When two existing segments are concatenated into a new segment the following subsequent events occur:
We expand the edge-labeling search tree. A new search node is created to store intermediate information.
A new segment is created.
Linkable edges from the two existing segments and the new segment are updated.
Attributes OpenPaths, ClosedPaths, and State at the new segment are revised.
The next set of possible edges are found.
After creating a new search node in Step 5, all existing edges are checked to see if they are still valid. Invalid ones are removed. We iterate this step until no further invalid ones are detected. Constraint propagation is effectively used in finding the termination of the search tree. Besides updating valid edges, all information relevant to the creation of the search node may be updated.
As was stated, when CurrentSearchNode.Edges becomes empty, the search tree reaches a leaf node. Then we have two options:
Case 1: Termination
If we have obtained sufficient number of satisfactory solutions then just stop the search.
Case 2: Backtracking
If the sequence is unsatisfactory or we need more solutions, we continue the search along alternative paths. We refer to SearchNodesStack to see if it still have viable entries (search nodes) for the alternative paths (Step 8). If so, we get the topmost search node by popping up the stack, and backtrack to continue the search effort.
When we are given too many input items for generating a sequence, we may need a huge amount of space to process. If our computing facility does not support it, we may perform an iterative edge-labeling, in which the set of resulting segments at k-th iteration becomes the input of (k+1)-th iteration.
We repeatedly apply the edge-labeling algorithm until the number of resulting segments becomes less than a certain predetermined value, or until no further sequencing is necessary.
This is a feature that ordinary variable-labeling search algorithms can not afford.
As a vehicle for testing our algorithm, we attempted to solve a steel-mill scheduling problem and a synthetic steel scheduling problem.
The sequencing problem at continuous casting machines and hot strip rolling is known to be one of the hardest industrial problems. The steel-mill scheduling problem is interesting in that it has a variety of constraints. Some are defined on contiguous processing items. For example, one type of constraint requires that no more than forty slabs can be rolled in 3-inch width difference. Another type of constraint is defined on non-contiguous processing items, for example, there should be at least seven hours of gap between two groups of ultra low carbon slabs.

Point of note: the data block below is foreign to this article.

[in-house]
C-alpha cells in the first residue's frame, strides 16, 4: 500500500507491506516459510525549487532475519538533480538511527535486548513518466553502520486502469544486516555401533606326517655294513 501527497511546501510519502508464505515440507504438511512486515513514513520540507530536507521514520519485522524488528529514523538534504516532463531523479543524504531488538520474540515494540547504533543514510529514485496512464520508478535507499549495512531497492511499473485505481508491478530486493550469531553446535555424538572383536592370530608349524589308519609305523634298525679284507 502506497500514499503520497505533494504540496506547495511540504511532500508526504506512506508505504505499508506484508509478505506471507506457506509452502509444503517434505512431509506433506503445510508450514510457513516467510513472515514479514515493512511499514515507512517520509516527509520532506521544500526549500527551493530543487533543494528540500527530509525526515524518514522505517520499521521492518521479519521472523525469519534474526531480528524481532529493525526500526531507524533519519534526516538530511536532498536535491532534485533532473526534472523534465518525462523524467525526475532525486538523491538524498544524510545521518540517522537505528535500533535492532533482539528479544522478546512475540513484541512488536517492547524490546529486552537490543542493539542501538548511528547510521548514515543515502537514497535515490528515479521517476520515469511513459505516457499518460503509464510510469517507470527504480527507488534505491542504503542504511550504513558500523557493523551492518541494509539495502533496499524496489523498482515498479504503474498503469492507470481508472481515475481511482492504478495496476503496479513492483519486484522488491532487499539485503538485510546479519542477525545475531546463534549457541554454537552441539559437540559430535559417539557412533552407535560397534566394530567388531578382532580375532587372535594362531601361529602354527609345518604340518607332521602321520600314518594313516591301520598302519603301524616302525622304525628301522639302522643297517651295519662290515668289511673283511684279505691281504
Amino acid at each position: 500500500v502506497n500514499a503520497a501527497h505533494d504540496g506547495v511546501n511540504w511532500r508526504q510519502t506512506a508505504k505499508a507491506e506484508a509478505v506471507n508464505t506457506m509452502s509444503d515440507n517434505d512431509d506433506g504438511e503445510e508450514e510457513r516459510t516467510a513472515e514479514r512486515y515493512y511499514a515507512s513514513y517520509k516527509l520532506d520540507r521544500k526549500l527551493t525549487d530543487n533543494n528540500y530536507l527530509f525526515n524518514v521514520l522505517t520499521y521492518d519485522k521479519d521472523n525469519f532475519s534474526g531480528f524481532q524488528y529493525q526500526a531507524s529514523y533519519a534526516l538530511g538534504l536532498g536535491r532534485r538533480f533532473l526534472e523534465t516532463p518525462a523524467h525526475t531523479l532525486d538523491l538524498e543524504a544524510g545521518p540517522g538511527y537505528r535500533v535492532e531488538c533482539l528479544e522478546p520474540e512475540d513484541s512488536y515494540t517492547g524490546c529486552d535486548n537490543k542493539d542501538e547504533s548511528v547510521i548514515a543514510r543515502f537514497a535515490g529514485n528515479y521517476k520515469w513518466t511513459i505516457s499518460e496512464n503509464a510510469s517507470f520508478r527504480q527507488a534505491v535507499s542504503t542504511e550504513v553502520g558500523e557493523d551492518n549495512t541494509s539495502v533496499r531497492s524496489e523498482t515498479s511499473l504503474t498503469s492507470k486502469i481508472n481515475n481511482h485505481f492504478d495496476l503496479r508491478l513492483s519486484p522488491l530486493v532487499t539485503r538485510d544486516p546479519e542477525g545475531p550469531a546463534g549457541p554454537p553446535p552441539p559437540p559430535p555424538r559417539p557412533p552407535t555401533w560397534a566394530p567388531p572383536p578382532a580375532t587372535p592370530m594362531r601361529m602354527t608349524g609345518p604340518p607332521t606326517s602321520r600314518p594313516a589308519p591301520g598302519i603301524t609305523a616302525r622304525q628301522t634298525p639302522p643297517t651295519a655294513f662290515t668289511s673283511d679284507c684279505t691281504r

As an early effort to produce a feasible schedule for the first scheduling problem, we tried the forward checking algorithm, the best hybrid search algorithm known so far. The result, as expected, was unsatisfactory, in many cases, it failed to find even one solution in over ten hours on an IBM 3090 mainframe, using Common Lisp in VM/CMS.
The edge-labeling sequencing algorithm has been applied to two steel scheduling problems. In each case it was fully implemented and evaluated.
It was first used in the sequencing system for the twin-strand continuous casting machines. It was implemented in the Common Lisp programming language for the prototype; later, it was rewritten in another AI language for a production version. This scheduler can generate thousand sequences in less than four seconds on an IBM mainframe; its runtime speed outperforms all other approaches. In addition to the speed, the quality of the sequences was evaluated to be outstanding.
As the second application, the sequencing algorithm was recently used as the core sequencing algorithm for an exploratory steel scheduling project. It is written in C++ on an IBM RS/6000 workstation. CAP has around 5000 input order items from which many production sequences are generated. To cope with the large input number, segments are created after two successive applications of the algorithm. It takes around ten minutes (elapsed time) on the same workstation to create sequences at the casting and rolling machines.
For the two difficult scheduling problems, the results are so impressive that many solutions can be found, where previously even a single solution was considered difficult, if not impossible, to obtain.
FIG. 5A and 5B illustrate a typical such computer implementation. Note that a conventional input device 56 can receive information comprising items, constraints and objectives; a computer 58 can operate on the equivalent of the FIG. 3 flowchart and a conventional output display 82 can provide multiple schedules (sets of subsequences); that is, the computer 58 performs the same series of steps as described in the flow chart of FIG. 3.